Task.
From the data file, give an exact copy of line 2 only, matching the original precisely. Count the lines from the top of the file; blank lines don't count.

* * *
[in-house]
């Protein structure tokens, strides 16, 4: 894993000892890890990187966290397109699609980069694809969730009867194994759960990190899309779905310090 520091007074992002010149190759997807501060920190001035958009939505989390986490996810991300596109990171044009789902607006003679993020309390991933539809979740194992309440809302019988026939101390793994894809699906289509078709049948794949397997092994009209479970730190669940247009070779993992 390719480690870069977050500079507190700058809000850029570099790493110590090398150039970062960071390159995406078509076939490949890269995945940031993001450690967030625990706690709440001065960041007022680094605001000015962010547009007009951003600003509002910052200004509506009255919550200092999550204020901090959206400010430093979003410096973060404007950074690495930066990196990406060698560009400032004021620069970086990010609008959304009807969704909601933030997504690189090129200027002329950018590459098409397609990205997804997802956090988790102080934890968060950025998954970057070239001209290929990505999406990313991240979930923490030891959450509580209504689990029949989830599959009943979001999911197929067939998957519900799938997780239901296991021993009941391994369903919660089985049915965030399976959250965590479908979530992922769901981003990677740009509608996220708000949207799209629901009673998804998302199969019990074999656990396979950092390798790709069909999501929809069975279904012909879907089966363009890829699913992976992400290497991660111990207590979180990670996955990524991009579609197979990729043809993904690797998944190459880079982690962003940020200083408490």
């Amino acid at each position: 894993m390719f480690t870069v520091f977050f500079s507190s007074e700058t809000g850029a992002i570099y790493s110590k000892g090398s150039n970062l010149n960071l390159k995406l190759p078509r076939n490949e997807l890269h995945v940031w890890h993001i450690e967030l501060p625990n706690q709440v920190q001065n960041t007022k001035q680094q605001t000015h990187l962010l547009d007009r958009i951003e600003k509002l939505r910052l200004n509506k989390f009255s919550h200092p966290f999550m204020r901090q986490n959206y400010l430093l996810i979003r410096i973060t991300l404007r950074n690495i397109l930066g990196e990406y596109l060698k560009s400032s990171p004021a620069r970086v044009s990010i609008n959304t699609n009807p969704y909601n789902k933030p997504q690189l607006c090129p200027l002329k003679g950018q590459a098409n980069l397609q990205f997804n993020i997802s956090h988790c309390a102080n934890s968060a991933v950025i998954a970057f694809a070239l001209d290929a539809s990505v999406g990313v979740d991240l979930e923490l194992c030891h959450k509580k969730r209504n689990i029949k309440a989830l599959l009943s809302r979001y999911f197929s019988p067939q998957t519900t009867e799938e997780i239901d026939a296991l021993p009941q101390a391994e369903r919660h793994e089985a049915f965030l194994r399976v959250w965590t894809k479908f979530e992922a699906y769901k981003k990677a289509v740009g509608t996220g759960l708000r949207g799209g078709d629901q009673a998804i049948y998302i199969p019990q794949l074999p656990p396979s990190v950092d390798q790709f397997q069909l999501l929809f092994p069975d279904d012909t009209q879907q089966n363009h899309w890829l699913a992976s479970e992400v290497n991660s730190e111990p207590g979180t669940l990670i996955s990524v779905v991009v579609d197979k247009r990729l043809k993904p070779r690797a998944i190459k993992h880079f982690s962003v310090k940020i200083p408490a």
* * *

């Protein structure tokens, strides 16, 4: 894993000892890890990187966290397109699609980069694809969730009867194994759960990190899309779905310090 520091007074992002010149190759997807501060920190001035958009939505989390986490996810991300596109990171044009789902607006003679993020309390991933539809979740194992309440809302019988026939101390793994894809699906289509078709049948794949397997092994009209479970730190669940247009070779993992 390719480690870069977050500079507190700058809000850029570099790493110590090398150039970062960071390159995406078509076939490949890269995945940031993001450690967030625990706690709440001065960041007022680094605001000015962010547009007009951003600003509002910052200004509506009255919550200092999550204020901090959206400010430093979003410096973060404007950074690495930066990196990406060698560009400032004021620069970086990010609008959304009807969704909601933030997504690189090129200027002329950018590459098409397609990205997804997802956090988790102080934890968060950025998954970057070239001209290929990505999406990313991240979930923490030891959450509580209504689990029949989830599959009943979001999911197929067939998957519900799938997780239901296991021993009941391994369903919660089985049915965030399976959250965590479908979530992922769901981003990677740009509608996220708000949207799209629901009673998804998302199969019990074999656990396979950092390798790709069909999501929809069975279904012909879907089966363009890829699913992976992400290497991660111990207590979180990670996955990524991009579609197979990729043809993904690797998944190459880079982690962003940020200083408490």